Stands to reason. If you examine the anal area of a coon it is generally quite large. It also has wrinkles that hold traces of feces and anal gland excretions that are constantly released with each bowel movement. This scent most likely ferments becoming stronger over time in these skin wrinkles as bacteria develops in this waste build up area.

I have found little coon urine dribbled around a set can help promote more interest and more time at the set. Just like with many other animals urine and feces are the messages left, found and interpreted by other animals in their travels. The time of year obviously determines the importance and function of the urine DNA scent trail. Raccoon behavior takes on a different trait later in the season and they can be very indifferent as is known to some lure and bait presentations.

A few drops of lovage oil and some good asafoetida tincture added to some good coon urine can make a decent in - heat blend to play with on your next late season trapline for coon.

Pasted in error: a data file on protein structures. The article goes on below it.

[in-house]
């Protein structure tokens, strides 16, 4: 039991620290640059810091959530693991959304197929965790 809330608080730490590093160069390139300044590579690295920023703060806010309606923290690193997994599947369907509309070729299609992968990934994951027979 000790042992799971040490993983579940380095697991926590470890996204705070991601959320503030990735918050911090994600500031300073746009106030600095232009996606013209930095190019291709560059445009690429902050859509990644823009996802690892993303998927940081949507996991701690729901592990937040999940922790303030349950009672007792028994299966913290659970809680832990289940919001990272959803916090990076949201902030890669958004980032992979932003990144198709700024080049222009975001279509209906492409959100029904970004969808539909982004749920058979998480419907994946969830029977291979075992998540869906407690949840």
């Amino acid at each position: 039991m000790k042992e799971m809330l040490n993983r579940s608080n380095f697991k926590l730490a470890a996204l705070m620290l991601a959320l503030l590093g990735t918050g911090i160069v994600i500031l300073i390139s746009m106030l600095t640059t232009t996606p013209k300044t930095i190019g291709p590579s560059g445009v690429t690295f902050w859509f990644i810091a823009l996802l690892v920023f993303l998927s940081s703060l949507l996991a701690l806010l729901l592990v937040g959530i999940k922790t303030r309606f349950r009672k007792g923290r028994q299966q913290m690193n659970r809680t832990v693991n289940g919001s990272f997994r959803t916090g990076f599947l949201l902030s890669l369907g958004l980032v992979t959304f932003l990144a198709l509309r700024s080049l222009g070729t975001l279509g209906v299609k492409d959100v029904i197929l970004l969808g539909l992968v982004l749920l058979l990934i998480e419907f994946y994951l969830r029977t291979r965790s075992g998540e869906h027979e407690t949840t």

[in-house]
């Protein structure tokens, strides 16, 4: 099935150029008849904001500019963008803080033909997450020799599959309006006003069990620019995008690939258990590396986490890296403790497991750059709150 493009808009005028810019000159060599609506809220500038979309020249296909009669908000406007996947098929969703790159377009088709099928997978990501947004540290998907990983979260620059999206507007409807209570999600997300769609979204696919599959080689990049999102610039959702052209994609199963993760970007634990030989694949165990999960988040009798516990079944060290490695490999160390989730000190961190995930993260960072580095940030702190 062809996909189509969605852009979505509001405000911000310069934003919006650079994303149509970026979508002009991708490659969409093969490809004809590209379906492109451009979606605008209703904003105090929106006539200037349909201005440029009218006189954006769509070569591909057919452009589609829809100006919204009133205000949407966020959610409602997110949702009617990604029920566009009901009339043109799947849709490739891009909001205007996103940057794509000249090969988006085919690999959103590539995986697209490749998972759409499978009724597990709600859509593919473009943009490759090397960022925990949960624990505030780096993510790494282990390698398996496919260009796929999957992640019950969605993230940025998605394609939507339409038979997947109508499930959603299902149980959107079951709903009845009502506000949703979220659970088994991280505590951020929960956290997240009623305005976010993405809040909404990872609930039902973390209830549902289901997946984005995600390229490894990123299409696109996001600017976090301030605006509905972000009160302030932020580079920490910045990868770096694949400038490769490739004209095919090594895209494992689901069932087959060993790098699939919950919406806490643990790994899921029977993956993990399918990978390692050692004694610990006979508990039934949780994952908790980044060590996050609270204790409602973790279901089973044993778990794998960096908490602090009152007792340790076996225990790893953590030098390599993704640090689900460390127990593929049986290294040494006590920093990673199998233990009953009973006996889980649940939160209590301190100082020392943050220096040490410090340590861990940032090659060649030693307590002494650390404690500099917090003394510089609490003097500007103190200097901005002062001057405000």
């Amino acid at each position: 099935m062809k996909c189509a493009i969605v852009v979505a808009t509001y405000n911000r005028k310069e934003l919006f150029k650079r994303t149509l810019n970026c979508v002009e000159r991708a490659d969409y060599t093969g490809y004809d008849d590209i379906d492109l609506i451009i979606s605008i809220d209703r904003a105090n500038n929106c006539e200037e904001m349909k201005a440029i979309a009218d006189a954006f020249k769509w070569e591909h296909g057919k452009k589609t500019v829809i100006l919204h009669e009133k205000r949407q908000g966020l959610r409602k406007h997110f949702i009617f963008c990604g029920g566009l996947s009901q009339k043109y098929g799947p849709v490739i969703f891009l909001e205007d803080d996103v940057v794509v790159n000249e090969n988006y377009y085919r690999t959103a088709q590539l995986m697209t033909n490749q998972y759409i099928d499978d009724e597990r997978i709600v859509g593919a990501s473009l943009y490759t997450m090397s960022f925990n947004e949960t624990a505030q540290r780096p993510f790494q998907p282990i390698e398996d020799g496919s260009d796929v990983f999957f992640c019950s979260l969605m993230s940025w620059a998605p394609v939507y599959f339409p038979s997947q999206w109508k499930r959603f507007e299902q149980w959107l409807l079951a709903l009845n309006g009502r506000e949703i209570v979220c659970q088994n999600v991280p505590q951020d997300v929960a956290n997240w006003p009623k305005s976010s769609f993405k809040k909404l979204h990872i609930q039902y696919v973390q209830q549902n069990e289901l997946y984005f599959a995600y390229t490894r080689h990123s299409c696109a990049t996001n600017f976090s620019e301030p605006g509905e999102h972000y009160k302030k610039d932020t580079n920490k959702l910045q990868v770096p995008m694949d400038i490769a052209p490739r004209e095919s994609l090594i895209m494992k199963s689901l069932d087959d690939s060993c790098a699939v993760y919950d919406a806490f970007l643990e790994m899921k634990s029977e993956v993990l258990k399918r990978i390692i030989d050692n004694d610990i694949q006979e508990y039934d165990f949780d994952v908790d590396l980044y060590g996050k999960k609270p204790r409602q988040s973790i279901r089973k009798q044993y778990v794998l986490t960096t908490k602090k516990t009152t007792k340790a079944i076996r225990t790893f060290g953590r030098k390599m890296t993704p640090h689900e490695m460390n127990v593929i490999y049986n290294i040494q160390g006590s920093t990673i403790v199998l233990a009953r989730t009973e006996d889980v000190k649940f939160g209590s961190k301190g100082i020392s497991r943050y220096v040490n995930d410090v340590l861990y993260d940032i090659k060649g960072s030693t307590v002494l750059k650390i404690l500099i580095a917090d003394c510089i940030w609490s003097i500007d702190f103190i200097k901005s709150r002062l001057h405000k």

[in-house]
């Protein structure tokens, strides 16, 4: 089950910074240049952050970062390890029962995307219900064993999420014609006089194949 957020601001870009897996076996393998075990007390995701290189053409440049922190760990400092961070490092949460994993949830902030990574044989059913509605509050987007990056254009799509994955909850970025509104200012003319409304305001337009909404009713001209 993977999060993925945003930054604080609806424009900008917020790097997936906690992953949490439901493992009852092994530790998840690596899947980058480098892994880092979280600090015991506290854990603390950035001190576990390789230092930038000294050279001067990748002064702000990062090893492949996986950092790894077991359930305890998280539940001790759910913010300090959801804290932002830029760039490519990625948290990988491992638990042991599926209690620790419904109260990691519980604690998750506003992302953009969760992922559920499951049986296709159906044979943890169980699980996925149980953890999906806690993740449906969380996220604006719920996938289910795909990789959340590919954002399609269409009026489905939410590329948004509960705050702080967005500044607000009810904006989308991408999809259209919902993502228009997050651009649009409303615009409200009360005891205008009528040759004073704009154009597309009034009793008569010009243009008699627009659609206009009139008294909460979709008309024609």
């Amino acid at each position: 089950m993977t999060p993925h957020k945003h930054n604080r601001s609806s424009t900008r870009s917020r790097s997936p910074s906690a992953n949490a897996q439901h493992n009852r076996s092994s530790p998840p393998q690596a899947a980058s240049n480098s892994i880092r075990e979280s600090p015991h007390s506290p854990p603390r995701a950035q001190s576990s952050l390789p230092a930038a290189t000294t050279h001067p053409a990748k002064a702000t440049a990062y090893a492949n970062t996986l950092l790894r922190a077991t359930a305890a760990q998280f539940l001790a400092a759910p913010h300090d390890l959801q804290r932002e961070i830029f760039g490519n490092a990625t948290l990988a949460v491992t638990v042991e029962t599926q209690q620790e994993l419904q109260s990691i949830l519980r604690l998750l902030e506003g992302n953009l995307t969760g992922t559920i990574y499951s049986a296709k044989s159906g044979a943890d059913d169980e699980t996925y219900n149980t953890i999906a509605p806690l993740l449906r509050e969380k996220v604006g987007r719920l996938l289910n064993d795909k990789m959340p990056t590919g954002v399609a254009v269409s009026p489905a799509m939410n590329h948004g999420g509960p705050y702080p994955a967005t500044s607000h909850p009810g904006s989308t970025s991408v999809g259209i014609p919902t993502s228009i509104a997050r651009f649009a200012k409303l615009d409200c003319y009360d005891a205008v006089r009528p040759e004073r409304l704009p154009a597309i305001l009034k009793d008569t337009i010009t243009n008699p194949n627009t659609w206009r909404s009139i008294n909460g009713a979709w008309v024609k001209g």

A small sturdy stick about 6 > 8 inches in height hammered into the ground about 12-15" from a DP with a dab of coon gland lure and urine squirt on top can sure help to promote interest beyond lure and bait in the late season. This will entice that coon to something that it does naturally every night on its travels.

Just some food for thought at this time of year. Not sure why I haven't posted this before. Maybe I did and don't remember. If I did sorry for the memory lapse. smile

Re: Biological Raccoon trait [Re: Bob Jameson] #6768769
02/13/20 12:56 PM
02/13/20 12:56 PM
Joined: Jan 2020
Posts: 99
Aliceville, Kansas
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Yukon John Offline
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Great info, thanks!

Re: Biological Raccoon trait [Re: Bob Jameson] #6768810
02/13/20 01:34 PM